Hydrogen Joins Electricity as Energy Carriers in a Growing Secondary Energy Market

Peculiarly, the establishment of the modern hydrogen energy economy began by putting the cart before the horse! Of the typically three sections of a hydrogen energy conversion chain, production, storage and transport, and finally utilization, the third section, utilization, seems to be in the foreground of interest: In the space business, hydrogen handling and utilization is day-to-day practice, and so is the usage of captive hydrogen in refineries, in glass or electronics manufacturing, in methanol or ammonia production, in the margarine industry, and as a coolant of electric generators. Storing of hydrogen, though still a challenge for very high pressures of up to 700 bars for gaseous hydrogen, or very low boil-off rates of less than 0.1 %/d for liquefied hydrogen, seems well understood and is routinely handled in the technical gases industry. Similar things apply for piping or delivering hydrogen in both gaseous and liquid forms. The industrial countries are well experienced thanks to many decades, up to almost a century, of running hydrogen pipelines up to hundreds of kilometers long and inside pressures of a few tens of bars (Carl-Jochen Winter, Joachim Nitsch, Hydrogen as an Energy Carrier, Technologies - Systems - Economy, Springer Verlag Berlin, 1988, ISBN 3-540-18896-7, ISBN 0-387-18896-7).

Further, no energy lab in the world which makes much of itself is not engaged in fuel cell research; there is no auto maker not experimenting with mobile fuel cells and electric drive trains; no manufacturer of home heating devices or portable electronics not interested in replacing traditional energy conversion equipment by efficient, quiet, compact fuel cells. Truly, forging the hydrogen energy conversion chain has begun from behind: Utilization of hydrogen seems the number one chain link, number two is storage, transport and distribution. And the number three link, hydrogen production? Who takes care of that? From where does the hydrogen come? In which process? Who is potentially capable of constructing a world hydrogen energy trade system, similar to the one in operation for hydrocarbons?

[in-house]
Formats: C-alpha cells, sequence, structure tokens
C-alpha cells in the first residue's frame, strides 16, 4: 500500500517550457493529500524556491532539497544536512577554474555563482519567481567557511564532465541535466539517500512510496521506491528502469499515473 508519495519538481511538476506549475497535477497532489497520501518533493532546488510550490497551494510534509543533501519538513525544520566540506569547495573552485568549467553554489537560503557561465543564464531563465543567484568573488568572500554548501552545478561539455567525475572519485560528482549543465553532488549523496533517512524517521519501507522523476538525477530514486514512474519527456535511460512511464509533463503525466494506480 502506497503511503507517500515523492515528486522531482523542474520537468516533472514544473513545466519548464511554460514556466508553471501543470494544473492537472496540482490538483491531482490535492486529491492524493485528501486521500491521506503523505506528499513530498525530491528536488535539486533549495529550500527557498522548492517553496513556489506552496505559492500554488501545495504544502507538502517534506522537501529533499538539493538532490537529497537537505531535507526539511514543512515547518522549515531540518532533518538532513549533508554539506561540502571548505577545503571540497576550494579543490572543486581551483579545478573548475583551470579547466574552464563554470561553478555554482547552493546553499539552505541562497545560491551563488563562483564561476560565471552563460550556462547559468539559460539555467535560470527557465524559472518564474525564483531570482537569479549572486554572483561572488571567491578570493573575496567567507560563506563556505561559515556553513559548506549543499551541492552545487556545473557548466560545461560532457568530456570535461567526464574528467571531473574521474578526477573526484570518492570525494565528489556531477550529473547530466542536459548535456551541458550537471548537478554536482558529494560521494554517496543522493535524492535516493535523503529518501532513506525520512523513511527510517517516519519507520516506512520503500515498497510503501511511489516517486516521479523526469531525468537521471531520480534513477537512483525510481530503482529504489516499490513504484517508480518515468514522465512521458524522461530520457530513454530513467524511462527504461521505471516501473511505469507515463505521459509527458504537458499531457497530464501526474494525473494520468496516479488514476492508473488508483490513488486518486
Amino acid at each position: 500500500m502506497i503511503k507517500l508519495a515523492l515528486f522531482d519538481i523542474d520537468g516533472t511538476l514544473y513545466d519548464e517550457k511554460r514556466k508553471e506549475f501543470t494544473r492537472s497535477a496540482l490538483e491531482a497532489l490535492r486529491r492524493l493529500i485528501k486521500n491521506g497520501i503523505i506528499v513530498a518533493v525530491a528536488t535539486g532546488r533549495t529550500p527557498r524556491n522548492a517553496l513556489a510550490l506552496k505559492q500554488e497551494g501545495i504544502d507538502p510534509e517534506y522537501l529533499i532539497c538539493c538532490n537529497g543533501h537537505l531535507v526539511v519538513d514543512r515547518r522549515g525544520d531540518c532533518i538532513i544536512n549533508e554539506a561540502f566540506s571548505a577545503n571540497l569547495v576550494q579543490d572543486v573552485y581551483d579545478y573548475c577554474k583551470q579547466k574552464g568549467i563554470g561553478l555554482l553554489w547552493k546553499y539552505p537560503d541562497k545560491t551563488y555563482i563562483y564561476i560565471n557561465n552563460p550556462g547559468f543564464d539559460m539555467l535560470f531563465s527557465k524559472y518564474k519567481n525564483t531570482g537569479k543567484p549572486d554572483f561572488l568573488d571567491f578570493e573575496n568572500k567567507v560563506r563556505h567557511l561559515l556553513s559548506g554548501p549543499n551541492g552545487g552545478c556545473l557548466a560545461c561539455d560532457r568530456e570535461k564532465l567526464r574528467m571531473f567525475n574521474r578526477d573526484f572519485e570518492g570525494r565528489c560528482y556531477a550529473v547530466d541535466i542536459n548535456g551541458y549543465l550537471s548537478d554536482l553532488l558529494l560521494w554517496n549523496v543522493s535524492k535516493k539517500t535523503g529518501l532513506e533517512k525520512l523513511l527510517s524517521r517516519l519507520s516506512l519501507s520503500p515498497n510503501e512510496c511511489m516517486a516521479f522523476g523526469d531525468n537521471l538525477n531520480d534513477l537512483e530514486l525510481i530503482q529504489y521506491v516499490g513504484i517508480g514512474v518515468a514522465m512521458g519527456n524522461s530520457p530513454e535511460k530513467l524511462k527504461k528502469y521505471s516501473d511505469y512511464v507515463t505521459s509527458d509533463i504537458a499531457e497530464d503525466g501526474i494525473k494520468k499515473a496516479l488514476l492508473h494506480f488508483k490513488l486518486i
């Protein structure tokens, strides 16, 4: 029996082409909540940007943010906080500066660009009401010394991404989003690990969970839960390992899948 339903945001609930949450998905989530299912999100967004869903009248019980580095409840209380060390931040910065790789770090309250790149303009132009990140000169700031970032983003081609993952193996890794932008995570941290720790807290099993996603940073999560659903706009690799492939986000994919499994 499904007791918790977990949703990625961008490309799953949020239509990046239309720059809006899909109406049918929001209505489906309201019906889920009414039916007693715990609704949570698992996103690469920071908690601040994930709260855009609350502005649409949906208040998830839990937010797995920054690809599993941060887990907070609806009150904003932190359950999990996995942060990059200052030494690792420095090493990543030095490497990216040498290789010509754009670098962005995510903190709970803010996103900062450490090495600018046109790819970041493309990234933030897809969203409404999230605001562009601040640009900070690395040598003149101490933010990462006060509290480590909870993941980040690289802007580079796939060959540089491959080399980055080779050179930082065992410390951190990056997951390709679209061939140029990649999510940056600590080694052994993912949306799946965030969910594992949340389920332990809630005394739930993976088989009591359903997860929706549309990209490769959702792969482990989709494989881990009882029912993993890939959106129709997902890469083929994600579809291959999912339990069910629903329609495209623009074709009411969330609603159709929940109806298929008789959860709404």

Hydrogen Production

Two major hydrogen production processes are widely known and in operation: (1) Using electricity for splitting water into both its constituencies, hydrogen and oxygen; and (2), stripping hydrogen off hydrocarbons in a steam-methane-reforming, or partial oxidation, or plasma reforming, or coal gasification process. The one supplies only a few percent of the world's hydrogen demand, since inexpensive electricity is pre-conditional, which is only the case at big hydro dams; the other, delivering the bulk of hydrogen, uses natural gas, or heavy oil products, or even coal as the primary energy raw material and contributes to the operational world hydrogen trade of some 600 to 700 billion Nm³/a; in addition, there are significant amounts of captive hydrogen in use in chemical plants or oil refineries.

In Germany, electricity is not, and, most probably, will never be, inexpensive. Consequently, the chance is minimal to obtain economically viable electrolytic hydrogen within the country; that applies all the more for solar hydrogen or hydrogen from wind energy; hydrogen from biomass might serve as an addendum. - Hydrogen from natural gas or oil derivatives was, is today, and will presumably be, the way to go. Decades of experiences are behind us, although the unaltered perpetuation of the hydrocarbon approach is to be called into question. Germany is a heavy oil and gas importer; it pumps only less than 20% of its gas demand and only a few percent of its oil demand out of its own soil. And the situation must be expected to become worse with time: Since major European gas fields in the North Sea are near to being emptied, the country is left with its other major supplier, Siberia. The situation for oil is not at all easier: More or less all oil importing countries must face the expectation that future big oil exporters will be concentrated in the so-called "energy strategic ellipse" spread out from the Gulf via Iran, Iraq, Azerbaijan, Central Asian states to as far as Siberia - altogether world regions which are still striving for permanent political stability, to put it that way.